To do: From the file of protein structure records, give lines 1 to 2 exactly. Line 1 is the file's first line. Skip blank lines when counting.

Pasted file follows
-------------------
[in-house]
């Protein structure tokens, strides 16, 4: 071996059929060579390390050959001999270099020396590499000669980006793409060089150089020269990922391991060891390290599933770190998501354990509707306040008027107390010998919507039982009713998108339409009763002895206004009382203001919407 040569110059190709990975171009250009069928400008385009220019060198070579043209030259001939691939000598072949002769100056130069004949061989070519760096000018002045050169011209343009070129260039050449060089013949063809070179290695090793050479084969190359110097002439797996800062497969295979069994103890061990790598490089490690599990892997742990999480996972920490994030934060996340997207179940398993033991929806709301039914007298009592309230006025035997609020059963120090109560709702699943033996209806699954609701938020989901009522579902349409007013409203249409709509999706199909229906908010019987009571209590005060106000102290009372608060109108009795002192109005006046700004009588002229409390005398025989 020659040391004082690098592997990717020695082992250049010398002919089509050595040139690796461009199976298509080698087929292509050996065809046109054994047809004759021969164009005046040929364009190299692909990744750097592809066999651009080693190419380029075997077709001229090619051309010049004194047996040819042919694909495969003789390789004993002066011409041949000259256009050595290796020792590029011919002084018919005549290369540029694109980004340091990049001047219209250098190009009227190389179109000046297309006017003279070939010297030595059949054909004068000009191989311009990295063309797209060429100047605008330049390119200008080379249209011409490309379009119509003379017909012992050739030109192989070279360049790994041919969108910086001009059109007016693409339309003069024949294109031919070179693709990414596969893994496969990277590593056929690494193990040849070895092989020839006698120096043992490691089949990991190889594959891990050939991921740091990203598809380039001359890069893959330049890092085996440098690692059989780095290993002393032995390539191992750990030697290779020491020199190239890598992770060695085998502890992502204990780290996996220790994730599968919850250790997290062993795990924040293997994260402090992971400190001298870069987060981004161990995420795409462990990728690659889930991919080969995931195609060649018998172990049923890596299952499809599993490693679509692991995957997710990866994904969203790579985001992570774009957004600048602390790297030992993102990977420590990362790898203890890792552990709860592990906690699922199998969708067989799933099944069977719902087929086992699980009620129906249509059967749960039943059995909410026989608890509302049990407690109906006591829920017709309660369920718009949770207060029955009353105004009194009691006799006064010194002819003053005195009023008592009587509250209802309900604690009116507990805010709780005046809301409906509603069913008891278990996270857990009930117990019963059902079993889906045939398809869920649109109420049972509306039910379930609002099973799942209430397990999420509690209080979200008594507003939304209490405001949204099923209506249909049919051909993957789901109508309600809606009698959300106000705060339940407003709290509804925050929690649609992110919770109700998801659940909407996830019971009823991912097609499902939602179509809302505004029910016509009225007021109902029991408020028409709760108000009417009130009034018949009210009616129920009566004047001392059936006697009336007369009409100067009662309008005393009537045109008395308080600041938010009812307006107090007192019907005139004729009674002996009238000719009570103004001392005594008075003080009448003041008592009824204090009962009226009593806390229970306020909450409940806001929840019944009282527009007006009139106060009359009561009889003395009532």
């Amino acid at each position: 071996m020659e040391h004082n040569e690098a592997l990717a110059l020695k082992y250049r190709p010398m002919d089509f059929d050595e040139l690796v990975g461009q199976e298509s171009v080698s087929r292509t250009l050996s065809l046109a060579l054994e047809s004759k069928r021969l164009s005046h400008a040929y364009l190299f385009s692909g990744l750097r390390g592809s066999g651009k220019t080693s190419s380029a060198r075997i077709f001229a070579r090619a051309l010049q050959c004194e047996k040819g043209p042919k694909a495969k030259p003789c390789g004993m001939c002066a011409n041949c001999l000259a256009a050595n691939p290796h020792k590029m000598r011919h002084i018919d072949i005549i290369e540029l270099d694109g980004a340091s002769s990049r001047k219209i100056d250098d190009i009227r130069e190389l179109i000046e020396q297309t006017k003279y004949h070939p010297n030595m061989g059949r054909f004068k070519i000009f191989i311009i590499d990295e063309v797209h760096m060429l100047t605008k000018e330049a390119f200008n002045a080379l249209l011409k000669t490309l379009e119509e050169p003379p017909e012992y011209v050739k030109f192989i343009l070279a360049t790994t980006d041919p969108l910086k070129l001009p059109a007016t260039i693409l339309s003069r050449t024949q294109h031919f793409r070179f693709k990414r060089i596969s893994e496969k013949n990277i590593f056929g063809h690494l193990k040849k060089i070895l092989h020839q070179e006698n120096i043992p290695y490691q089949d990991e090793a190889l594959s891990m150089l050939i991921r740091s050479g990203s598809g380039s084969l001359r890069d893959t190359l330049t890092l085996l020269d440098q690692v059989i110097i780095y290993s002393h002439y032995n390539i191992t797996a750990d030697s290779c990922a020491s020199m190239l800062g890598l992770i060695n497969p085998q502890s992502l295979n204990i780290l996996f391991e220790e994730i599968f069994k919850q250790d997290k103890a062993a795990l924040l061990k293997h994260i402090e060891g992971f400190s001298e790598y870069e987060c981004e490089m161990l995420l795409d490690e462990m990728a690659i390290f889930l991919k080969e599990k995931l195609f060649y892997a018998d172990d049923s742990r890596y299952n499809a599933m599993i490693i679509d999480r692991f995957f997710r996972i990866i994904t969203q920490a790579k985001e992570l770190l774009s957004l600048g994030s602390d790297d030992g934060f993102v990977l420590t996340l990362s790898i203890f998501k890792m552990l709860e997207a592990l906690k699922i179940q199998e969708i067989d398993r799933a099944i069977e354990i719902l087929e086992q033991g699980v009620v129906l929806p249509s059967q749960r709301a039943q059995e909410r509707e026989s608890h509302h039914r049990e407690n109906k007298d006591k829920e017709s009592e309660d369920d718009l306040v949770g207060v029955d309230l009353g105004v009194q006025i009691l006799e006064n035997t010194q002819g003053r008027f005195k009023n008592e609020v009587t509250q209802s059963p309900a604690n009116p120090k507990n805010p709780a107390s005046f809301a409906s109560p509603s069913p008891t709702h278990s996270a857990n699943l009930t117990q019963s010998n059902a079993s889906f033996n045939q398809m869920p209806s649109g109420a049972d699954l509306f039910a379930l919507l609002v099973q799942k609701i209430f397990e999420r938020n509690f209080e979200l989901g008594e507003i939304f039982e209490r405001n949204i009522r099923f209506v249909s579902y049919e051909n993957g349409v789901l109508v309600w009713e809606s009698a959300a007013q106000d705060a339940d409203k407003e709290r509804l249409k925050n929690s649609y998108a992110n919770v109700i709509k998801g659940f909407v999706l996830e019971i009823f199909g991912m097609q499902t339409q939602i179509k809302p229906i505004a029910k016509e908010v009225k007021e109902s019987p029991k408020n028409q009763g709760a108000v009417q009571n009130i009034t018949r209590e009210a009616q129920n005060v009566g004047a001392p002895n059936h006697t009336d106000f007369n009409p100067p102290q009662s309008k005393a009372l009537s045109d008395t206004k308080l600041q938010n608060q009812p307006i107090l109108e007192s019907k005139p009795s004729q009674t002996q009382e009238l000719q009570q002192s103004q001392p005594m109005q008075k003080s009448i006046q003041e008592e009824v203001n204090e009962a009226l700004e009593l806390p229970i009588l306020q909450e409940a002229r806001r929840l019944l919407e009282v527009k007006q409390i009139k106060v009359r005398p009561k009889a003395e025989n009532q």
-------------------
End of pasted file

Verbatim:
[in-house]
């Protein structure tokens, strides 16, 4: 071996059929060579390390050959001999270099020396590499000669980006793409060089150089020269990922391991060891390290599933770190998501354990509707306040008027107390010998919507039982009713998108339409009763002895206004009382203001919407 040569110059190709990975171009250009069928400008385009220019060198070579043209030259001939691939000598072949002769100056130069004949061989070519760096000018002045050169011209343009070129260039050449060089013949063809070179290695090793050479084969190359110097002439797996800062497969295979069994103890061990790598490089490690599990892997742990999480996972920490994030934060996340997207179940398993033991929806709301039914007298009592309230006025035997609020059963120090109560709702699943033996209806699954609701938020989901009522579902349409007013409203249409709509999706199909229906908010019987009571209590005060106000102290009372608060109108009795002192109005006046700004009588002229409390005398025989 020659040391004082690098592997990717020695082992250049010398002919089509050595040139690796461009199976298509080698087929292509050996065809046109054994047809004759021969164009005046040929364009190299692909990744750097592809066999651009080693190419380029075997077709001229090619051309010049004194047996040819042919694909495969003789390789004993002066011409041949000259256009050595290796020792590029011919002084018919005549290369540029694109980004340091990049001047219209250098190009009227190389179109000046297309006017003279070939010297030595059949054909004068000009191989311009990295063309797209060429100047605008330049390119200008080379249209011409490309379009119509003379017909012992050739030109192989070279360049790994041919969108910086001009059109007016693409339309003069024949294109031919070179693709990414596969893994496969990277590593056929690494193990040849070895092989020839006698120096043992490691089949990991190889594959891990050939991921740091990203598809380039001359890069893959330049890092085996440098690692059989780095290993002393032995390539191992750990030697290779020491020199190239890598992770060695085998502890992502204990780290996996220790994730599968919850250790997290062993795990924040293997994260402090992971400190001298870069987060981004161990995420795409462990990728690659889930991919080969995931195609060649018998172990049923890596299952499809599993490693679509692991995957997710990866994904969203790579985001992570774009957004600048602390790297030992993102990977420590990362790898203890890792552990709860592990906690699922199998969708067989799933099944069977719902087929086992699980009620129906249509059967749960039943059995909410026989608890509302049990407690109906006591829920017709309660369920718009949770207060029955009353105004009194009691006799006064010194002819003053005195009023008592009587509250209802309900604690009116507990805010709780005046809301409906509603069913008891278990996270857990009930117990019963059902079993889906045939398809869920649109109420049972509306039910379930609002099973799942209430397990999420509690209080979200008594507003939304209490405001949204099923209506249909049919051909993957789901109508309600809606009698959300106000705060339940407003709290509804925050929690649609992110919770109700998801659940909407996830019971009823991912097609499902939602179509809302505004029910016509009225007021109902029991408020028409709760108000009417009130009034018949009210009616129920009566004047001392059936006697009336007369009409100067009662309008005393009537045109008395308080600041938010009812307006107090007192019907005139004729009674002996009238000719009570103004001392005594008075003080009448003041008592009824204090009962009226009593806390229970306020909450409940806001929840019944009282527009007006009139106060009359009561009889003395009532």